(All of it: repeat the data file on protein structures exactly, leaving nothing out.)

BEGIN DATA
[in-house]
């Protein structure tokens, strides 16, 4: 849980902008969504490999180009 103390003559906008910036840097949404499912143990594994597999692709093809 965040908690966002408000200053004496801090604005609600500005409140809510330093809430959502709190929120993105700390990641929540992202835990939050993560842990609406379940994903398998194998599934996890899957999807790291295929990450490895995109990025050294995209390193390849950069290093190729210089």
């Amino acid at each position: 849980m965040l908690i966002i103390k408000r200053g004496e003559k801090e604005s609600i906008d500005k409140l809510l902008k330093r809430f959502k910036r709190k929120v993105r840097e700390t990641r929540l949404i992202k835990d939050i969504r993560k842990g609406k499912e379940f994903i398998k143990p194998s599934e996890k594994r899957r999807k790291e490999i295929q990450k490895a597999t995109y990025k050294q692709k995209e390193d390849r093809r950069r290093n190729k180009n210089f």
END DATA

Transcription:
[in-house]
């Protein structure tokens, strides 16, 4: 849980902008969504490999180009 103390003559906008910036840097949404499912143990594994597999692709093809 965040908690966002408000200053004496801090604005609600500005409140809510330093809430959502709190929120993105700390990641929540992202835990939050993560842990609406379940994903398998194998599934996890899957999807790291295929990450490895995109990025050294995209390193390849950069290093190729210089």
């Amino acid at each position: 849980m965040l908690i966002i103390k408000r200053g004496e003559k801090e604005s609600i906008d500005k409140l809510l902008k330093r809430f959502k910036r709190k929120v993105r840097e700390t990641r929540l949404i992202k835990d939050i969504r993560k842990g609406k499912e379940f994903i398998k143990p194998s599934e996890k594994r899957r999807k790291e490999i295929q990450k490895a597999t995109y990025k050294q692709k995209e390193d390849r093809r950069r290093n190729k180009n210089f």